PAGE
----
AW1 Joseph J. Pycior, Jr., USN
Born October 14, 1961, 39 years old
For as long as his parents can remember, Joseph John Pycior, Jr., wanted to be in the Navy. “In Carlstadt, they had an organization years ago called the Naval Brigade, for kids eight and nine years old and up,” says Arlene Pycior, his mom, who proudly remembers her son’s involvement in that brigade. “They wore regular Navy uniforms – the blue Navy uniforms in winter, white in summer that were, of course, specially tailored for the kids. They met every week, and the building they met at was their ‘ship.’ They had to abide by Navy rules.”
After September 11th, Arlene Pycior was among the relatives gathered in Landover, Maryland to await word about her 39-year-old son who was among the 184 people still unaccounted for after the attack on the Pentagon. Arlene had traveled from New Jersey to keep vigil with his wife, Terri, and the couple’s sons, 10-year-old Joseph John, III and 8-year-old Robert Adam.
Terri Pycior, a Carlstadt native who met her future husband at Becton Regional High School in East Rutherford, spoke proudly about her missing husband.
“I can tell you he’s a den leader for Cub Scouts,” she said. “He’s happy, outgoing, funny. He loves children. Everyone that he works with loves him. And he’s the perfect dad and husband.”
The couple, who married in 1986, were both involved in their high school’s Naval Junior ROTC unit. “He was company commander senior year, and then, of course, when he graduated from high school in June 1980, he went right into the Navy,” Arlene Pycior said. “He was always a good kid.”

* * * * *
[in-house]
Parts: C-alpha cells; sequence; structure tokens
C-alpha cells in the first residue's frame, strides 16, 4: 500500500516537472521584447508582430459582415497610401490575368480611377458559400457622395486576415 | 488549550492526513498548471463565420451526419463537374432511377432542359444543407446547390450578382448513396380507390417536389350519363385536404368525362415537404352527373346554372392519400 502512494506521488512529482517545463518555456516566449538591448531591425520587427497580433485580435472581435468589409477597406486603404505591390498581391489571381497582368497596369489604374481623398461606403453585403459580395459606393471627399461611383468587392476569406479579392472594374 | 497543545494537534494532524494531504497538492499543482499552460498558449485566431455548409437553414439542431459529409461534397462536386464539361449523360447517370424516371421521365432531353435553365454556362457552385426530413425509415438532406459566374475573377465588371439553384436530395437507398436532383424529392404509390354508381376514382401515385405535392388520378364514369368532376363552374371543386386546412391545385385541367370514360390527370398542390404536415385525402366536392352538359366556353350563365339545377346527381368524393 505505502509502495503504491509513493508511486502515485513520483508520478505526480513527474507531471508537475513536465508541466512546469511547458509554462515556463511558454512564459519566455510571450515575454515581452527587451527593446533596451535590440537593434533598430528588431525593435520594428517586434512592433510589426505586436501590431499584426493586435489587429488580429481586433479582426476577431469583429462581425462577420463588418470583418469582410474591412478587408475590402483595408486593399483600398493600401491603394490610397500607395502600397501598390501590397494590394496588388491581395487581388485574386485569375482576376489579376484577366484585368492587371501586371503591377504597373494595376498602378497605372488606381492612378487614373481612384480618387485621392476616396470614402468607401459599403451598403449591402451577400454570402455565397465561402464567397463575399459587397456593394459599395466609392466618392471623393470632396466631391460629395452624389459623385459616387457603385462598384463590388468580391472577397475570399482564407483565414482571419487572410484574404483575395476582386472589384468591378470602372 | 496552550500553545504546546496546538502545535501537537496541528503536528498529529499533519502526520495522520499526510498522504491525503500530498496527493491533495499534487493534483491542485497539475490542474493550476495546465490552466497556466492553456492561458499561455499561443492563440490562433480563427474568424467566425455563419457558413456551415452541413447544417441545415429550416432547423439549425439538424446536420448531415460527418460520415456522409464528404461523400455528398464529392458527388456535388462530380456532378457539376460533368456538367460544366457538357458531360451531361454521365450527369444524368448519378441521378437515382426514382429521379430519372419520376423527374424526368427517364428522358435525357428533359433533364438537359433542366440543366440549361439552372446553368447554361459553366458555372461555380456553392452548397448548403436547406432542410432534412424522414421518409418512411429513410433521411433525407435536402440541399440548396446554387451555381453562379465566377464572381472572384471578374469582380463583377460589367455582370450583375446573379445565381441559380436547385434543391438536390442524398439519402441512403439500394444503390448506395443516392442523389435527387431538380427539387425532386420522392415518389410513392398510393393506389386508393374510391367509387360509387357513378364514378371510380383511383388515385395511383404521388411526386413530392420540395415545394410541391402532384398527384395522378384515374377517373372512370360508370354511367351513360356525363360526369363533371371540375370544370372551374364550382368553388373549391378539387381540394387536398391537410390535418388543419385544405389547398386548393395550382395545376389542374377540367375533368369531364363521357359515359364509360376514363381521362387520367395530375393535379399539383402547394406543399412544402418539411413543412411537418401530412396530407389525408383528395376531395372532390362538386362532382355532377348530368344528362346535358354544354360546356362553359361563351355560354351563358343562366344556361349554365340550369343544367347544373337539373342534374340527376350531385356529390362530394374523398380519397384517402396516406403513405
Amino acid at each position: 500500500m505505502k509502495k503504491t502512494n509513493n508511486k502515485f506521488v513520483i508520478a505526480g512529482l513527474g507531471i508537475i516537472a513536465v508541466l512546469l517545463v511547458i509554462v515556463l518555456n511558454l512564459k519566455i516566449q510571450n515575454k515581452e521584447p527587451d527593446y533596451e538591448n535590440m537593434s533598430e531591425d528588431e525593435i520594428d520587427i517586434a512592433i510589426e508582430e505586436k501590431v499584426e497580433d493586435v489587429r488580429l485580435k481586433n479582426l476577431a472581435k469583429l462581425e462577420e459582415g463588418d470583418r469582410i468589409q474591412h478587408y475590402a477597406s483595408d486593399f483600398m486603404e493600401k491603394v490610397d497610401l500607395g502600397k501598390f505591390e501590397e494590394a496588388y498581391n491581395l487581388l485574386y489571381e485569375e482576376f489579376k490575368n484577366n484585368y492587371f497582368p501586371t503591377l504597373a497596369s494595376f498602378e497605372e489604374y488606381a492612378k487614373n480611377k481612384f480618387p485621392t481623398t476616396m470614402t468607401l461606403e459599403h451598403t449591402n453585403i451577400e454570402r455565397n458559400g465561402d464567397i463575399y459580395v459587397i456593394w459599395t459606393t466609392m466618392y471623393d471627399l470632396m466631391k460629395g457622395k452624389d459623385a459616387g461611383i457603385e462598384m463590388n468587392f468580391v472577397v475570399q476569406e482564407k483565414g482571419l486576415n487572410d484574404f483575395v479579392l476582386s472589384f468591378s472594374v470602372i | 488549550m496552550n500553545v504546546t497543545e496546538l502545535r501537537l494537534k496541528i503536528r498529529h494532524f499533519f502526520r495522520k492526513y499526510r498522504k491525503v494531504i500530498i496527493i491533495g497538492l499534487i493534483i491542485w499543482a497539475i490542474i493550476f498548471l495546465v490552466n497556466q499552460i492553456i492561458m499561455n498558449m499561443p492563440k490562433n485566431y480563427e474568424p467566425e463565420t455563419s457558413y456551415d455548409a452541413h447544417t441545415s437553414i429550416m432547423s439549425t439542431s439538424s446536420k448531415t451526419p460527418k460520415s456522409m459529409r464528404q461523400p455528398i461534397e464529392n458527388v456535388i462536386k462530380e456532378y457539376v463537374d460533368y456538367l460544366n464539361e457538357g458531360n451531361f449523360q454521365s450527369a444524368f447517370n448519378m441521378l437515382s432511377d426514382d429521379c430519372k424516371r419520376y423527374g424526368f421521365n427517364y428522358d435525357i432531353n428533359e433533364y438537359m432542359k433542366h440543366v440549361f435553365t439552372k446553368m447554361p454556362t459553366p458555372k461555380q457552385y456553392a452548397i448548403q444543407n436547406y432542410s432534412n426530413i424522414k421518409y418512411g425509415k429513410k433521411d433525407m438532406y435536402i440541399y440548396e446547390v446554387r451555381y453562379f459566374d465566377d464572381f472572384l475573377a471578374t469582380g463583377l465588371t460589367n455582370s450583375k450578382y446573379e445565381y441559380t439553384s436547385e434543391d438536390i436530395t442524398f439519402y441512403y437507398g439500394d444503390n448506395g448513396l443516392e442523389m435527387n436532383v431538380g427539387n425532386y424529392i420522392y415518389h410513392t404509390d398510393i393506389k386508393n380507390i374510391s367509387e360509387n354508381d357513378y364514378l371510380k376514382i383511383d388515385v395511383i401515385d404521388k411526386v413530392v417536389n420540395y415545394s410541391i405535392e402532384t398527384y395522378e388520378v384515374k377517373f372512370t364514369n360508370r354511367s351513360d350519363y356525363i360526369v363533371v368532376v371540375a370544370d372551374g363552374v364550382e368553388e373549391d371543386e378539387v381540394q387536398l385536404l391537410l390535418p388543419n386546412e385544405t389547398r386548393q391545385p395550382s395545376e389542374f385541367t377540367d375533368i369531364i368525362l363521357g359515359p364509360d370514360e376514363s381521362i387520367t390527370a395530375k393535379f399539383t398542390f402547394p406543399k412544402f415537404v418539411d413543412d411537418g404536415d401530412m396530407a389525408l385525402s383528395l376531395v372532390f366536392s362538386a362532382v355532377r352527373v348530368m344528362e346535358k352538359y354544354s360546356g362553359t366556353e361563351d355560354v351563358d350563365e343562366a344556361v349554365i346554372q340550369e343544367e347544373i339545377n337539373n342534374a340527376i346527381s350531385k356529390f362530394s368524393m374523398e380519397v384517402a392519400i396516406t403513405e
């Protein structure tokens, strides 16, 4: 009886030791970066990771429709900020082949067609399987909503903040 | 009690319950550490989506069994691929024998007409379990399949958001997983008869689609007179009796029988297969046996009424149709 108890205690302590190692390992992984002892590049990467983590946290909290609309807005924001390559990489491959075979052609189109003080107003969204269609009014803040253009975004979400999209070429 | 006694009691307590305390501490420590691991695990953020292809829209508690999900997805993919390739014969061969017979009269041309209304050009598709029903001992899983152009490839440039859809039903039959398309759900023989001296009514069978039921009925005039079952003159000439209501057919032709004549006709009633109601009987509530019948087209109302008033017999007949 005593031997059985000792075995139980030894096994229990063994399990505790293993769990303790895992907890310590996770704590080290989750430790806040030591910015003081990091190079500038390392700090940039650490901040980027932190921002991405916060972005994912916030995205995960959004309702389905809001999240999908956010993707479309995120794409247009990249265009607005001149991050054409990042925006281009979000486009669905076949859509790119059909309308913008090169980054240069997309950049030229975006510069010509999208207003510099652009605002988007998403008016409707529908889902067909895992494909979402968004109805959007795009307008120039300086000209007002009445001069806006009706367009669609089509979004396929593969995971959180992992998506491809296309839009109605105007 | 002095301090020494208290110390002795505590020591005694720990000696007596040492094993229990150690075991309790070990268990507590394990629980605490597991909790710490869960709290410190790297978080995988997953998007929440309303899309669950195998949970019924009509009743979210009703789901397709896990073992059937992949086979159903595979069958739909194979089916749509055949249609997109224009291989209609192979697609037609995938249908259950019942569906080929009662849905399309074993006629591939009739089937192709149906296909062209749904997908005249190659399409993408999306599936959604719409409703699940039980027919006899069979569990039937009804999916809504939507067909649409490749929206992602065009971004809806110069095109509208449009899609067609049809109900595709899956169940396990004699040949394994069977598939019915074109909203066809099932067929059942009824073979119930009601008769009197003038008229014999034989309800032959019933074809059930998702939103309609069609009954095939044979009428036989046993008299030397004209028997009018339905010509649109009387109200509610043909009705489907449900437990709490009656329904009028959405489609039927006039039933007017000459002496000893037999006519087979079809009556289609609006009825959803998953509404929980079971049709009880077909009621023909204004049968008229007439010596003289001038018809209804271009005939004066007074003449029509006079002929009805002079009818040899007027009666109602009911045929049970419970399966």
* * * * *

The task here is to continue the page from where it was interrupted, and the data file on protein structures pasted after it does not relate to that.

Back at the family home in Carlstadt, her husband, Joseph J. Pycior, reminisced about their son, as CNN news reports about the terrorist attacks quietly droned in the background.
“Was he into sports as a kid? Not that much. He was more or less into the Navy,” said Pycior, a Navy veteran who served in the Korean War. “Both my sons were interested in the service.” (Not far from his arm chair, a triangular glass case displaying an American flag honors his only other child, Gregory James, a U.S. Army veteran who died in 1990.)
In recent years, the father said, his namesake son took the most pride in being a father. “He was always with the kids, taking them camping, fishing and whatnot,” he said. Before Pycior started working at the Pentagon in early 1999, he had served on a number of ships, including the U.S.S. George Washington and U.S.S. Seattle. During Desert Storm, he was stationed in the Persian Gulf.
“I felt he was at the safest place in the world. You figure it’s the nerve center of the whole Armed Forces there,” he said.
In releasing the names of the missing, the Defense Department listed Pycior’s title as Aviation Warfare Systems Operator 1st Class.
“When they have the press conferences, he compiles all the information, from graphs and charts,” his wife explained.
On that Tuesday morning, she said, her husband called home and spoke to their 10-year-old son. “He had called here to see if we knew about the World Trade Center, and he also called my mother, who lives on Sixth Street (in Carlstadt), and told her to go outside and look,” Terri Pycior said. “She could see the smoke from the Trade Center. I think he was in his office when the plane hit. I know he was in his office 15 minutes before the plane hit.”
She notes proudly that her husband was about to earn his Bachelor’s degree in History through Thomas Edison State College. She added that he’d also put in his retirement papers with the Navy. “We wanted to move back to Jersey at the beginning of January,” she said.
Meet the Heroes
The Pentagon Memorial was created to remember and honor those family members and friends who are no longer with us because of the events of September 11th, 2001 at the Pentagon.